At 9:02 a.m. on April 19, 1995, a 5,000-pound bomb, hidden inside a Ryder truck, exploded just outside the Alfred P. Murrah Federal Building in Oklahoma City. The explosion caused massive damage to the building and killed 168 people, 19 of whom were children. Those responsible for what became known as the Oklahoma City Bombing were home-grown terrorists, Timothy McVeigh and Terry Nichols. This deadly bombing was the worst terrorist attack on U.S. soil until the September 11, 2001 World Trade Center attack.

'Three times. When I talk about it, it makes my hair stand up,' Kollar said in the recording.

A transcript of the bomb hearing shows the judge refused to revoke Kollar's bond because he was never charged with making it and didn't threaten to use it on anyone else.

But on Tuesday morning, he did use it on someone else, driving to the home of 44-year-old William Shaner, whom Kollar believed had tipped off cops prior to his arrest.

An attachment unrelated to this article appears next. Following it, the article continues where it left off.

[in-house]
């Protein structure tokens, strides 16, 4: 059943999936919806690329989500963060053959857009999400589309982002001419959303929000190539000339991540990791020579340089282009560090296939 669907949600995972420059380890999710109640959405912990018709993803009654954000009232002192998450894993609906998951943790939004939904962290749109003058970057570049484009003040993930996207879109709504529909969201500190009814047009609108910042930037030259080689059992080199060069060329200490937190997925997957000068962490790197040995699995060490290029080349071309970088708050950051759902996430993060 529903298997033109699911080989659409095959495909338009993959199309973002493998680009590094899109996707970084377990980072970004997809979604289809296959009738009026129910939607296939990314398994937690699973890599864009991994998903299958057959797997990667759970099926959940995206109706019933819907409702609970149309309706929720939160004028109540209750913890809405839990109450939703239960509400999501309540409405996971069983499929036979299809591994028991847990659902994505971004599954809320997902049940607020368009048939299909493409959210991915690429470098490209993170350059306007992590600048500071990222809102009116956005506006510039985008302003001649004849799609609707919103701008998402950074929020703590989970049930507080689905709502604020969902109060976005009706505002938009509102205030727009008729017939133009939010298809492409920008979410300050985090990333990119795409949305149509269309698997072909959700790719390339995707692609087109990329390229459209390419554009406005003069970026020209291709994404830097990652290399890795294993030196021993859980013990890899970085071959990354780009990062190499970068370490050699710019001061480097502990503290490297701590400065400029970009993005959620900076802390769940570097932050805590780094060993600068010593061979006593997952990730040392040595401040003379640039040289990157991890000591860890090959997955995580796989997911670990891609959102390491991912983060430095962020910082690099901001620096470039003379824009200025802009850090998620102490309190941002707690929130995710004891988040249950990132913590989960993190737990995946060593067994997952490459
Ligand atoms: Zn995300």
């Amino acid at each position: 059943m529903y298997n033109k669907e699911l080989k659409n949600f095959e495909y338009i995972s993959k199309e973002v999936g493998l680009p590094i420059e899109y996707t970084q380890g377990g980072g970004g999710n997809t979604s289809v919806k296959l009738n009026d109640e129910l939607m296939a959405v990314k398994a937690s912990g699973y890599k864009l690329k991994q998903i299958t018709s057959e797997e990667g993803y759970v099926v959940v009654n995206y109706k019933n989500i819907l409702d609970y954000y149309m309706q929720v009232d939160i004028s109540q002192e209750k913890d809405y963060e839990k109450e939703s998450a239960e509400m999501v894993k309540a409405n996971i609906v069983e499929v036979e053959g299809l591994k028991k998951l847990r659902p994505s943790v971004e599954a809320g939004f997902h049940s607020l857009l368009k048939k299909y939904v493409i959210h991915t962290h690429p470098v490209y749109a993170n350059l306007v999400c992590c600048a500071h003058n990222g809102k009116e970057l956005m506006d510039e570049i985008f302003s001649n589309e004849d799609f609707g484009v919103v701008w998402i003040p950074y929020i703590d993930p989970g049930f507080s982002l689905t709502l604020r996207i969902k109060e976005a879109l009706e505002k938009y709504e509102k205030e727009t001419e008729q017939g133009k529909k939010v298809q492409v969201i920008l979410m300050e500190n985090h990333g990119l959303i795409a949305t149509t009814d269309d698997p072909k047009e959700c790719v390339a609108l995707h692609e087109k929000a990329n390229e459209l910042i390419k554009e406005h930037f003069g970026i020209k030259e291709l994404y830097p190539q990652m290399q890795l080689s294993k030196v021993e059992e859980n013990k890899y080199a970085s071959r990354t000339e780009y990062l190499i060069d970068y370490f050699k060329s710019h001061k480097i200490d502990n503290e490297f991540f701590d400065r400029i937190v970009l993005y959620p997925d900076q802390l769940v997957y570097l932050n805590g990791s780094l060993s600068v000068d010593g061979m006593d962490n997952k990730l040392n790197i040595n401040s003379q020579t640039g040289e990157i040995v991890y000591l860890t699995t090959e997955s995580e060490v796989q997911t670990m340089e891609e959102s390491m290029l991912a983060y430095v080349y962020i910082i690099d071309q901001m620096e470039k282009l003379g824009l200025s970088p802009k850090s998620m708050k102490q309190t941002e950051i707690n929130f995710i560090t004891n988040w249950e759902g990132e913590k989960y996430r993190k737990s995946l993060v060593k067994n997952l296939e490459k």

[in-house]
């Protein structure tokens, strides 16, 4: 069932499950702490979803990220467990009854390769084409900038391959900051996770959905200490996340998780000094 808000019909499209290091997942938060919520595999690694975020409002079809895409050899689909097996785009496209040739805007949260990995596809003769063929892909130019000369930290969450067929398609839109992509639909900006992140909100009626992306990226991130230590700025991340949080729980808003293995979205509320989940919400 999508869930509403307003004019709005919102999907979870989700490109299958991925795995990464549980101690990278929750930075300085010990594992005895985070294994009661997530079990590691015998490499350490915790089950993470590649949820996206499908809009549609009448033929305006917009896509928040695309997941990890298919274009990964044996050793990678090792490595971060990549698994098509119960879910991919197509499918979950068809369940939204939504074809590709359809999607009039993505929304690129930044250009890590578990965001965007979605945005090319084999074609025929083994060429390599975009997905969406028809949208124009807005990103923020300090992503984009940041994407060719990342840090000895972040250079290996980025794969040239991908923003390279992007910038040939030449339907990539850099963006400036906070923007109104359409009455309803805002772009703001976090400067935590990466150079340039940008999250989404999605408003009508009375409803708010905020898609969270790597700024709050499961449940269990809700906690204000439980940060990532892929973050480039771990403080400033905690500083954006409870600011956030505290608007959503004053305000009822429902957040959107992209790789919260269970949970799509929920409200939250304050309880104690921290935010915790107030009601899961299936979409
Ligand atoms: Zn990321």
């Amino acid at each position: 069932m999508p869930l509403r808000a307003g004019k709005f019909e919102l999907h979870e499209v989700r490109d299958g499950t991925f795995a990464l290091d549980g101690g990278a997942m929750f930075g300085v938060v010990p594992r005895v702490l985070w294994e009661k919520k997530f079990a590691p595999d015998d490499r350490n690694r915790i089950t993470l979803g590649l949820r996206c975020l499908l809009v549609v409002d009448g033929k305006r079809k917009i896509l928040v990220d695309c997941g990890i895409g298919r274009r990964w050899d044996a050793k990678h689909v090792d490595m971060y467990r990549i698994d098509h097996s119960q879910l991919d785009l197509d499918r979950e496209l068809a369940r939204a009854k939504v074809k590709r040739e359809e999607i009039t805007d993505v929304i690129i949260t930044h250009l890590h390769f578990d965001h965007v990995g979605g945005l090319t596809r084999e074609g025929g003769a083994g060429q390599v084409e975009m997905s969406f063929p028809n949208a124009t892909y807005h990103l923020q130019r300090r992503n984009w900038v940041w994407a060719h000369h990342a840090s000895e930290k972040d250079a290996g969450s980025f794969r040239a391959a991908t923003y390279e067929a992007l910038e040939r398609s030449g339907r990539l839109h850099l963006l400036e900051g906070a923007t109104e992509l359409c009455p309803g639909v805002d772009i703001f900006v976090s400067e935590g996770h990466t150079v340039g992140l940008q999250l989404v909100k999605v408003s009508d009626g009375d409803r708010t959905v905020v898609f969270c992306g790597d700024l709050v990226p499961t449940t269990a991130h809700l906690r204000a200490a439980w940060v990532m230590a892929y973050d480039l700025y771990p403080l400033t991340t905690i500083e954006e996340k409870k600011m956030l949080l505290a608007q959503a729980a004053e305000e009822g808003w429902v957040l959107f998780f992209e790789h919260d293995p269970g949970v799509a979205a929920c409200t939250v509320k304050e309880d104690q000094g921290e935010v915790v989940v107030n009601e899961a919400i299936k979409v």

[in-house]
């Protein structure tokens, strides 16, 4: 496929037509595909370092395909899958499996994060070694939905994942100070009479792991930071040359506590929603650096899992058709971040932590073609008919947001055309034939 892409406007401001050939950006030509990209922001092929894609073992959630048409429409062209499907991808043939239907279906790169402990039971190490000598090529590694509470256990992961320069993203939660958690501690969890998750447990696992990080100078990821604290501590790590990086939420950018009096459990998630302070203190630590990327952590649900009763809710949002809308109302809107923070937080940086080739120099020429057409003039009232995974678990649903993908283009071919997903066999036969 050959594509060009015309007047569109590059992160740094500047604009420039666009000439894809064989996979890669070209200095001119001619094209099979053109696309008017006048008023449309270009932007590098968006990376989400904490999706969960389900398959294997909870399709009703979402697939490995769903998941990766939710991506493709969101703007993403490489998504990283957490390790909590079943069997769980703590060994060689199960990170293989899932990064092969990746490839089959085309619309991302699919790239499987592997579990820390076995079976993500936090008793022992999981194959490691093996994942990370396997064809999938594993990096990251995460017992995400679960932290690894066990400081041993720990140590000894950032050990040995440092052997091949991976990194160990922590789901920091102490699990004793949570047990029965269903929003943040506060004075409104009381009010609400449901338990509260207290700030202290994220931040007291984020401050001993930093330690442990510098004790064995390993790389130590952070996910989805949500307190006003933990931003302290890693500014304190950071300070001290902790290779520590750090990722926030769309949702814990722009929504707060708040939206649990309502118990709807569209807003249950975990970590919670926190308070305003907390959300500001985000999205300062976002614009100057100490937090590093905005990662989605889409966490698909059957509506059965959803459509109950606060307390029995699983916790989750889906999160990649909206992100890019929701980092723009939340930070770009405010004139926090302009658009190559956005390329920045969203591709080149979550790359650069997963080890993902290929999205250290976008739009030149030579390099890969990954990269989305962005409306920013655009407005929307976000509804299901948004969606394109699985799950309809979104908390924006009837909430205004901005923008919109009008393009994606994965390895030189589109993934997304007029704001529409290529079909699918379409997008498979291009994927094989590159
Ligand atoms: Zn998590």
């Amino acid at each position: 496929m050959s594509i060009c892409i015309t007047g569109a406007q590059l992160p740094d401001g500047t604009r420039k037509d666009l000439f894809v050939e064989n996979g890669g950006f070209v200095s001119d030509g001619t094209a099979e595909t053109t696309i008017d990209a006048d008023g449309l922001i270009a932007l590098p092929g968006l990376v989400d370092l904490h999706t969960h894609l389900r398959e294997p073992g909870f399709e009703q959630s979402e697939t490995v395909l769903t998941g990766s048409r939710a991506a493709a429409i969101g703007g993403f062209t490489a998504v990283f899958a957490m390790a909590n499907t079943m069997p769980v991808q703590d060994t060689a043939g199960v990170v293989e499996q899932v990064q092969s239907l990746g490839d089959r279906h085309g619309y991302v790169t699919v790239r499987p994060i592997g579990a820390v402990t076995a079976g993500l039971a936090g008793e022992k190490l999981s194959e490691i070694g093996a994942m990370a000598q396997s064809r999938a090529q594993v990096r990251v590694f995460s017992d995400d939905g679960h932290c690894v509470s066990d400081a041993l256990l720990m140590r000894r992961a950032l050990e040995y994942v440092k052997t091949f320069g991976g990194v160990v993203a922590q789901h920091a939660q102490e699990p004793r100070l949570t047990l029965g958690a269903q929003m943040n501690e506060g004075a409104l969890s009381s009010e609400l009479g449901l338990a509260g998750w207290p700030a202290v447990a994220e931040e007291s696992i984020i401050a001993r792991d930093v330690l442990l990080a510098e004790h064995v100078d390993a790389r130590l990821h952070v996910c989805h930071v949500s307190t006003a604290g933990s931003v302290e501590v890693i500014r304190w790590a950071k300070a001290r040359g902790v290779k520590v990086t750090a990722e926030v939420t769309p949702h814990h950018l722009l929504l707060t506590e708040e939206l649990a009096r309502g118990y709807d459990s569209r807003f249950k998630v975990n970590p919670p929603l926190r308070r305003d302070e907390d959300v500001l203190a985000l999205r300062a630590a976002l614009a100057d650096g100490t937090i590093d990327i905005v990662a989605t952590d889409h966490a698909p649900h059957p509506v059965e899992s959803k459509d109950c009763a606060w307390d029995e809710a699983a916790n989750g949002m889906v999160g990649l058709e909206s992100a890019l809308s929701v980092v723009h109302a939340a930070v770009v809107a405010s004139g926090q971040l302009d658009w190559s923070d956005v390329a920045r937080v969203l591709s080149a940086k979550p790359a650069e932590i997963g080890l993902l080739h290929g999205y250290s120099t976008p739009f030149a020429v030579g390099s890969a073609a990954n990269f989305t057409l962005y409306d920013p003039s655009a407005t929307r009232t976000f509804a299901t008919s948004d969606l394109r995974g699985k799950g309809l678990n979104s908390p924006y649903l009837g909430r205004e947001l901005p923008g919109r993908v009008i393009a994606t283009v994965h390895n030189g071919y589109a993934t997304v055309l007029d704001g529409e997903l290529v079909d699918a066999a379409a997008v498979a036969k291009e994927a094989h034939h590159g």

Kollar's body was discovered inside his truck that was parked outside a home near Patton, about 70 miles east of Pittsburgh. The truck had been loaded with explosives.

Sources told The Tribune-Democrat that Kollar packed his car with explosives to get revenge on Mr Shaner, whom he believed had 'snitched' on him and his father, John Kollar, 64, who were arrested last year on possession of a controlled substance and chop shop charges.

The two were taken into custody on March 6, 2012, after authorities raided their home and found what they believed to be a meth lab.

Both the father and son were out on bail, but at the time of the Tuesday's blast, Brad Kollar was due in court for sentencing. He reportedly faced more than 10 years in jail and a fine of up to $100,000.

Deceased: 40-year old Brad Kollar's body was found inside his truck, with bombs strapped to himself outside a house in Pennsylvania